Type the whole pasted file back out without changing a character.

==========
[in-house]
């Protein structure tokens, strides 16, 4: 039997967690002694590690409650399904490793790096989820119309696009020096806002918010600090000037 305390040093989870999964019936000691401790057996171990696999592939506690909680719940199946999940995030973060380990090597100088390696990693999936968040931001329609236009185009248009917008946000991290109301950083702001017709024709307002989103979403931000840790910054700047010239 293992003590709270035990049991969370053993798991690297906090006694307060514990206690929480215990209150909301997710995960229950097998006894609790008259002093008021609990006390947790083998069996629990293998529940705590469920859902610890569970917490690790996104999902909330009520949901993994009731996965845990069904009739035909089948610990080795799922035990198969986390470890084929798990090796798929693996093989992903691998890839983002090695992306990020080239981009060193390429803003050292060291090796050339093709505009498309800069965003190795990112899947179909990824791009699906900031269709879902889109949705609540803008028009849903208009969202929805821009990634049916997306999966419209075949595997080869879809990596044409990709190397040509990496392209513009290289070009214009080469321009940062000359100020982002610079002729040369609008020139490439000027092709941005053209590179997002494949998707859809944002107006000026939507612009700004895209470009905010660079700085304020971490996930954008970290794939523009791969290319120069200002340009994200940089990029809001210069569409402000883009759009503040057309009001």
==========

[in-house]
């Protein structure tokens, strides 16, 4: 039997967690002694590690409650399904490793790096989820119309696009020096806002918010600090000037 305390040093989870999964019936000691401790057996171990696999592939506690909680719940199946999940995030973060380990090597100088390696990693999936968040931001329609236009185009248009917008946000991290109301950083702001017709024709307002989103979403931000840790910054700047010239 293992003590709270035990049991969370053993798991690297906090006694307060514990206690929480215990209150909301997710995960229950097998006894609790008259002093008021609990006390947790083998069996629990293998529940705590469920859902610890569970917490690790996104999902909330009520949901993994009731996965845990069904009739035909089948610990080795799922035990198969986390470890084929798990090796798929693996093989992903691998890839983002090695992306990020080239981009060193390429803003050292060291090796050339093709505009498309800069965003190795990112899947179909990824791009699906900031269709879902889109949705609540803008028009849903208009969202929805821009990634049916997306999966419209075949595997080869879809990596044409990709190397040509990496392209513009290289070009214009080469321009940062000359100020982002610079002729040369609008020139490439000027092709941005053209590179997002494949998707859809944002107006000026939507612009700004895209470009905010660079700085304020971490996930954008970290794939523009791969290319120069200002340009994200940089990029809001210069569409402000883009759009503040057309009001």